Selected for The Best Australian Essays 2011
SCIENCE IS ONE of the few human constructs designed to test its own veracity continuously. There is no point in time at which we all nod, wise men with beards, women with six-figure IQs, and say: 'That's settled...next!' All aspects of scientific enquiry are always under review.
But it's not as simple as that.
When I was an ABC cub, in the early 1970s, I was regaled by History Men and Counter-Culturists with the view that Science had lost its capital S. Science was, like everything else, conditional, even if we agreed that most of it was considered settled, more or less: the earth is round, dinosaurs are dead and duodenal ulcers are caused by germs, not stress.
Popper did not apply universally. In many fields, not only Freud's, you couldn't do experiments to prove or disprove a theory. Powerful interests, the wise men cautioned, governed research; and if the military-industrial complex didn't like it, it didn't happen.
Accordingly, during the 1970s and '80s, my colleagues gave science a hard time. I did it in a slightly frivolous manner, running hoaxes and satires. Norman Swan did it by exposing fraud and duplicity. The late Peter Hunt did it by showing how partial the use of scientific knowledge was in the management of forests and mines. Matt Peacock did it by exposing the horrendous effects of asbestos on human health.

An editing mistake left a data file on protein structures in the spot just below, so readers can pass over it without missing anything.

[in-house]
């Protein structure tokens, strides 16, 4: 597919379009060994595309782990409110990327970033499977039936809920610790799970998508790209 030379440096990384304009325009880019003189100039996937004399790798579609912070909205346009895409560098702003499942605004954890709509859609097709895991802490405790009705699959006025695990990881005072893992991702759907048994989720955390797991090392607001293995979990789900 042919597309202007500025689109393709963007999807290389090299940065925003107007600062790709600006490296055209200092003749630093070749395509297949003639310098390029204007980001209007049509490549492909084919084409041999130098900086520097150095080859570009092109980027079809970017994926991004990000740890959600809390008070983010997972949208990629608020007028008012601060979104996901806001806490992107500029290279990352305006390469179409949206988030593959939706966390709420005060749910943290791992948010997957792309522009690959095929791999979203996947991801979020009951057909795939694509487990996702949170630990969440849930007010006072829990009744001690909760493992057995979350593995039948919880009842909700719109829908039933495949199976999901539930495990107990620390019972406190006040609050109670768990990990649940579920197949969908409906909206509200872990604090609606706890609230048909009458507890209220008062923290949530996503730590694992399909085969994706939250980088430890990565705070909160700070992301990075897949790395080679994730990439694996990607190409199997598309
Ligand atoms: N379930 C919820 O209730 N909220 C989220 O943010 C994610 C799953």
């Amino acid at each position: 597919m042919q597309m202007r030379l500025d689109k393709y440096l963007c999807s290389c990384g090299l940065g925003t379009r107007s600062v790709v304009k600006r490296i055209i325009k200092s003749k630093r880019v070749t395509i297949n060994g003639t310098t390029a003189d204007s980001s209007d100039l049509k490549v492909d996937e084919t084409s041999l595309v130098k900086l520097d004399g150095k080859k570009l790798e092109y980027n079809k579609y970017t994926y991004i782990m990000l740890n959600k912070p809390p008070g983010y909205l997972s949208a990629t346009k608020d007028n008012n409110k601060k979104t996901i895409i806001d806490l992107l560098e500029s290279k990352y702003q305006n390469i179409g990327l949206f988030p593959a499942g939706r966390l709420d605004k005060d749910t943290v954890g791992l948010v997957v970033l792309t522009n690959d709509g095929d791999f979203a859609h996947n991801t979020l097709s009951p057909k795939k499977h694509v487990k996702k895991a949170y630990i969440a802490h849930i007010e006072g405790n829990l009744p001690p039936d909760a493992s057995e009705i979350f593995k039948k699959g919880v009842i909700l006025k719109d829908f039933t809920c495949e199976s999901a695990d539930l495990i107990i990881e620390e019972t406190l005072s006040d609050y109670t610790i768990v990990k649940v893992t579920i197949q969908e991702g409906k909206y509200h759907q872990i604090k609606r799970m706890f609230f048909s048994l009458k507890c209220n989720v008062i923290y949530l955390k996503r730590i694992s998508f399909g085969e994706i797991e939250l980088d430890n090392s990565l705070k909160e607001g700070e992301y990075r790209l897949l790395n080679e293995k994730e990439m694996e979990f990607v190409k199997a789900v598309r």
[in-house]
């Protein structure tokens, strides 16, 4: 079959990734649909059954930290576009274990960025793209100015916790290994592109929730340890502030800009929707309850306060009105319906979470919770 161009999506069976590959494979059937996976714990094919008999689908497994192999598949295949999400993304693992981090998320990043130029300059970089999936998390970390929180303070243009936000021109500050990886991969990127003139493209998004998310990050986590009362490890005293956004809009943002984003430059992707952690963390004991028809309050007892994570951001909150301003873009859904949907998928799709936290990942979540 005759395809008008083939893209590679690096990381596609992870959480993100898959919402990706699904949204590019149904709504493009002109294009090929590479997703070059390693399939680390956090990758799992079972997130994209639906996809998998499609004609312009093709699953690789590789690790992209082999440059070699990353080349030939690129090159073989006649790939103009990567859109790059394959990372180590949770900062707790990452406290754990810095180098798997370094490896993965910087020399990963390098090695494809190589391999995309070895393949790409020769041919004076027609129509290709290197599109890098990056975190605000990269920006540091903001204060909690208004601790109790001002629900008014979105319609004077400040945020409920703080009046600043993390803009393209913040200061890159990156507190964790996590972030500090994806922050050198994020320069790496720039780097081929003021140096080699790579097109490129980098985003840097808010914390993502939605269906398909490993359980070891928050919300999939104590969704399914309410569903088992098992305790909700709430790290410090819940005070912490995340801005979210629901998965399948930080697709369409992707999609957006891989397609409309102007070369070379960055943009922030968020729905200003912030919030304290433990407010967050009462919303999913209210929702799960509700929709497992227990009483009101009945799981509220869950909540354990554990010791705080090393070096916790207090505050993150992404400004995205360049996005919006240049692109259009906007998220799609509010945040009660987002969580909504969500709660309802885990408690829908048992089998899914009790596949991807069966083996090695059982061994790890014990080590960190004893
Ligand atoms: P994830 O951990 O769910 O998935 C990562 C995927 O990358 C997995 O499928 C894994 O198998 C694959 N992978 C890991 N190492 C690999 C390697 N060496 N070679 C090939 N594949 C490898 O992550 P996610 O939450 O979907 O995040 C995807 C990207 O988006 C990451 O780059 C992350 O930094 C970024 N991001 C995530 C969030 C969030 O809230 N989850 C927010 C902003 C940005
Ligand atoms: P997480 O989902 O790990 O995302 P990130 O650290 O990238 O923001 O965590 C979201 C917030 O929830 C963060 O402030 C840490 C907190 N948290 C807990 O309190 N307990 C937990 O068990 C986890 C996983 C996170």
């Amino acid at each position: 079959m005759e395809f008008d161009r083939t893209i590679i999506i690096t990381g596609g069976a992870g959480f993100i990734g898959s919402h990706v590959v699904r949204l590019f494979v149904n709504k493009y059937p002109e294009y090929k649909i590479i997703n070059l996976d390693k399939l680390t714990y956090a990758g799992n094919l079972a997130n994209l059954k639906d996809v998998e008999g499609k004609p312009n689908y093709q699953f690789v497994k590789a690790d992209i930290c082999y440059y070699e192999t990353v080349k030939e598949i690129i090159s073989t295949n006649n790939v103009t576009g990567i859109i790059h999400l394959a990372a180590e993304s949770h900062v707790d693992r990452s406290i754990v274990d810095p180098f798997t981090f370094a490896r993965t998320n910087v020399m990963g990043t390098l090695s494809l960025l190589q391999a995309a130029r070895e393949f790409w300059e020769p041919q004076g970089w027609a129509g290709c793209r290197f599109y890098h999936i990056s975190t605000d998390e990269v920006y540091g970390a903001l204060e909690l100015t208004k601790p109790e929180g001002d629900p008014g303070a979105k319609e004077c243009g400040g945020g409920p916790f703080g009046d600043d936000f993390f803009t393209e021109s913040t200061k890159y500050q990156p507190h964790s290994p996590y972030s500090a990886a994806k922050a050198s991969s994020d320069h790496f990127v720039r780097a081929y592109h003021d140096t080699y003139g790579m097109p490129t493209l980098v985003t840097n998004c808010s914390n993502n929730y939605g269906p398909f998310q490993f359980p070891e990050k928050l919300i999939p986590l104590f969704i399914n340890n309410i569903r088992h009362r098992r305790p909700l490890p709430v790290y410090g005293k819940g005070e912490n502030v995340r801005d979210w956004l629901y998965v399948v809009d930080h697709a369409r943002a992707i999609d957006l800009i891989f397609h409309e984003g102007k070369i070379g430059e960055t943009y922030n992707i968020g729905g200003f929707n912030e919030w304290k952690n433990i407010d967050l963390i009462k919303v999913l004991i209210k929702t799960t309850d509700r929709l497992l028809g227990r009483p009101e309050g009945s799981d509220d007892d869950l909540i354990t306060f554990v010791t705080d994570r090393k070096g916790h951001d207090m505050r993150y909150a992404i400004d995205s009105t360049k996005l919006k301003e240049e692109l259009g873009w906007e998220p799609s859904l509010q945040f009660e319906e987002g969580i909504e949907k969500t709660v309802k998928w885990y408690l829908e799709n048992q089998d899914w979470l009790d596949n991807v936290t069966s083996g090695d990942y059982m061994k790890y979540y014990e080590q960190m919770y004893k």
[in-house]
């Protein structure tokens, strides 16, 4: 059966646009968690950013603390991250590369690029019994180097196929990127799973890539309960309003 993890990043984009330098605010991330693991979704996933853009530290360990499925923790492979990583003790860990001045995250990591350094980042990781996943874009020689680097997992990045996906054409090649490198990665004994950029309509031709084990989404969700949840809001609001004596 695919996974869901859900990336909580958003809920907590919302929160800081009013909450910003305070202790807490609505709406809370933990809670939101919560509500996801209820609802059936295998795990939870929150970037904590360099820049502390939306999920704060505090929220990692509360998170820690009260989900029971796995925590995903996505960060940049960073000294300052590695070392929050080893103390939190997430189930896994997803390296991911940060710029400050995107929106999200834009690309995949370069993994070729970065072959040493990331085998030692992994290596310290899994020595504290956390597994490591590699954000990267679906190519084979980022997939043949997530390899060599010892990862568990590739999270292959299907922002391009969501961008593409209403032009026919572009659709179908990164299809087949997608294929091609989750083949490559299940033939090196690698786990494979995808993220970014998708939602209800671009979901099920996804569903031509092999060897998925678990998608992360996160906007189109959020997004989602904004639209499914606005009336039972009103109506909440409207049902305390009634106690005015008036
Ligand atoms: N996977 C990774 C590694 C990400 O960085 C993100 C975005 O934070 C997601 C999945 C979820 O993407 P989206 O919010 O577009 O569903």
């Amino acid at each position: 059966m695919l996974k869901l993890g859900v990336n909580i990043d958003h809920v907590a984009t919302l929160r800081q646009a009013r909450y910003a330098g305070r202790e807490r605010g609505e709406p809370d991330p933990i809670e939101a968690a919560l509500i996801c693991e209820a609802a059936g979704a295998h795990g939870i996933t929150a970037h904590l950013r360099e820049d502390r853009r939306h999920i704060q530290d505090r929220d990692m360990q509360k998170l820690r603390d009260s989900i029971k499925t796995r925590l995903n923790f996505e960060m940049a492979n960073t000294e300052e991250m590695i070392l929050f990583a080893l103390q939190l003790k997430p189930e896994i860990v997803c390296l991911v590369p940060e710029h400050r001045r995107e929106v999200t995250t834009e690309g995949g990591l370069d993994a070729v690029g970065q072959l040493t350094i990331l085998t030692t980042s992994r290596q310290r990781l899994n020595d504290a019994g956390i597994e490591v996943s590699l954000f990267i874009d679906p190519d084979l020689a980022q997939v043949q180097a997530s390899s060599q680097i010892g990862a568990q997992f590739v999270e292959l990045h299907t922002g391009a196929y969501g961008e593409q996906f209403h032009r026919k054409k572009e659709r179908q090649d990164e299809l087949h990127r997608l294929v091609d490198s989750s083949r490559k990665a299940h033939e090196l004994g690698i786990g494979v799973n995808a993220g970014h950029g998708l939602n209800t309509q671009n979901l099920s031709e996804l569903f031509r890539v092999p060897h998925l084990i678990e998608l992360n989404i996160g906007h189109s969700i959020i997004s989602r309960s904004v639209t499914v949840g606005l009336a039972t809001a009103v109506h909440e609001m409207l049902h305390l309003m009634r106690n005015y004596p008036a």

Science was another 'self-perpetuating priesthood', and to get a fresh idea expressed the old professor had first to die. You might wait for decades. And, finally, in some benighted nations, if the tyrant didn't like it, the field lapsed: in the 1930s Joseph Stalin had Trofim Lysenko, and crops failed; decades later Thabo Mbeki had Peter Duesberg, and too many people died from AIDS.
We wanted our audience to think twice when authority was wheeled in on its throne to pronounce the infallible truth. The Academy wasn't quite the same as the Vatican, we implied, but there were resemblances. It was often political, always complex.
Such is youth.
The more I saw of the 'fringe', the more annoyed I became by their self-seeking, often deeply anti-intellectual intransigence. While the crystal-stroking, herbalist folk in chunky cardies and ponytails (as Mike Carlton notoriously described them) got massively ripped off, so science itself became more self-critical and professional in the best sense. What worried me was the political naivety.